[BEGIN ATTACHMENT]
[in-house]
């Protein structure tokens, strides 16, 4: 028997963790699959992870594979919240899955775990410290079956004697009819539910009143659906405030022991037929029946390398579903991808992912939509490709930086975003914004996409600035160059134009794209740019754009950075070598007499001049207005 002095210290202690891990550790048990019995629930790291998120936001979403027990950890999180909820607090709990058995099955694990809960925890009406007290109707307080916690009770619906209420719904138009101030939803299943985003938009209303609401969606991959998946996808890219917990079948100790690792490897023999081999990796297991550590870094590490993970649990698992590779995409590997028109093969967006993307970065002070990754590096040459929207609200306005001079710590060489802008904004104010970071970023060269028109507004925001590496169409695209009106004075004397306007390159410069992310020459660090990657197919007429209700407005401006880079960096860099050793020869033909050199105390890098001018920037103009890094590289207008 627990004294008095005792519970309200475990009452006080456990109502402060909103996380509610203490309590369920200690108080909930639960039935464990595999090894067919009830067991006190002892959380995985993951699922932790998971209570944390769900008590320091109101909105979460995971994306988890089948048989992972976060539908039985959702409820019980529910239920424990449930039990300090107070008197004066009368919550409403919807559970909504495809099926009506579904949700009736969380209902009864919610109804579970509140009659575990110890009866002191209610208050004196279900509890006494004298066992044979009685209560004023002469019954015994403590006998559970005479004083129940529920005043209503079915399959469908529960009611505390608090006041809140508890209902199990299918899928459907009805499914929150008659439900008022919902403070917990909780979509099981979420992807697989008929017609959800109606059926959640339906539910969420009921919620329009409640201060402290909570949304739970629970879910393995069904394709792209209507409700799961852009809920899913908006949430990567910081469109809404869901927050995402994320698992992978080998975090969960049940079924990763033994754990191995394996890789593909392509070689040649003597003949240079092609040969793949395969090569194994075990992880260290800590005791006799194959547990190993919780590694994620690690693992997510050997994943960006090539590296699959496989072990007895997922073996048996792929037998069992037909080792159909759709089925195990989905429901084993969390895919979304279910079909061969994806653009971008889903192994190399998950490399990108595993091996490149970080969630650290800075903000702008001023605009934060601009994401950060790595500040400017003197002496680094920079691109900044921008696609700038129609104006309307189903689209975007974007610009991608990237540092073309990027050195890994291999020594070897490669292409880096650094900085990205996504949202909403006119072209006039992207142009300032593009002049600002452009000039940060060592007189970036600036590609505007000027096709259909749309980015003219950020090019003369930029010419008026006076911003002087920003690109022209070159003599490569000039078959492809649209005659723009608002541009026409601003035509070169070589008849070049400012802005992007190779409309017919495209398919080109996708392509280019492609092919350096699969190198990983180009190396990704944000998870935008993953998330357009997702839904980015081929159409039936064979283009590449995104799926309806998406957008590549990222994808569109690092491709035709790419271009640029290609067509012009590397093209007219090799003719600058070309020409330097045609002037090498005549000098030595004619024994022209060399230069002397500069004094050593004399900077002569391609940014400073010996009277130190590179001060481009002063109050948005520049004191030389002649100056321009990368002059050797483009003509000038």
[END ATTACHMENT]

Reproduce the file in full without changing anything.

[in-house]
């Protein structure tokens, strides 16, 4: 028997963790699959992870594979919240899955775990410290079956004697009819539910009143659906405030022991037929029946390398579903991808992912939509490709930086975003914004996409600035160059134009794209740019754009950075070598007499001049207005 002095210290202690891990550790048990019995629930790291998120936001979403027990950890999180909820607090709990058995099955694990809960925890009406007290109707307080916690009770619906209420719904138009101030939803299943985003938009209303609401969606991959998946996808890219917990079948100790690792490897023999081999990796297991550590870094590490993970649990698992590779995409590997028109093969967006993307970065002070990754590096040459929207609200306005001079710590060489802008904004104010970071970023060269028109507004925001590496169409695209009106004075004397306007390159410069992310020459660090990657197919007429209700407005401006880079960096860099050793020869033909050199105390890098001018920037103009890094590289207008 627990004294008095005792519970309200475990009452006080456990109502402060909103996380509610203490309590369920200690108080909930639960039935464990595999090894067919009830067991006190002892959380995985993951699922932790998971209570944390769900008590320091109101909105979460995971994306988890089948048989992972976060539908039985959702409820019980529910239920424990449930039990300090107070008197004066009368919550409403919807559970909504495809099926009506579904949700009736969380209902009864919610109804579970509140009659575990110890009866002191209610208050004196279900509890006494004298066992044979009685209560004023002469019954015994403590006998559970005479004083129940529920005043209503079915399959469908529960009611505390608090006041809140508890209902199990299918899928459907009805499914929150008659439900008022919902403070917990909780979509099981979420992807697989008929017609959800109606059926959640339906539910969420009921919620329009409640201060402290909570949304739970629970879910393995069904394709792209209507409700799961852009809920899913908006949430990567910081469109809404869901927050995402994320698992992978080998975090969960049940079924990763033994754990191995394996890789593909392509070689040649003597003949240079092609040969793949395969090569194994075990992880260290800590005791006799194959547990190993919780590694994620690690693992997510050997994943960006090539590296699959496989072990007895997922073996048996792929037998069992037909080792159909759709089925195990989905429901084993969390895919979304279910079909061969994806653009971008889903192994190399998950490399990108595993091996490149970080969630650290800075903000702008001023605009934060601009994401950060790595500040400017003197002496680094920079691109900044921008696609700038129609104006309307189903689209975007974007610009991608990237540092073309990027050195890994291999020594070897490669292409880096650094900085990205996504949202909403006119072209006039992207142009300032593009002049600002452009000039940060060592007189970036600036590609505007000027096709259909749309980015003219950020090019003369930029010419008026006076911003002087920003690109022209070159003599490569000039078959492809649209005659723009608002541009026409601003035509070169070589008849070049400012802005992007190779409309017919495209398919080109996708392509280019492609092919350096699969190198990983180009190396990704944000998870935008993953998330357009997702839904980015081929159409039936064979283009590449995104799926309806998406957008590549990222994808569109690092491709035709790419271009640029290609067509012009590397093209007219090799003719600058070309020409330097045609002037090498005549000098030595004619024994022209060399230069002397500069004094050593004399900077002569391609940014400073010996009277130190590179001060481009002063109050948005520049004191030389002649100056321009990368002059050797483009003509000038």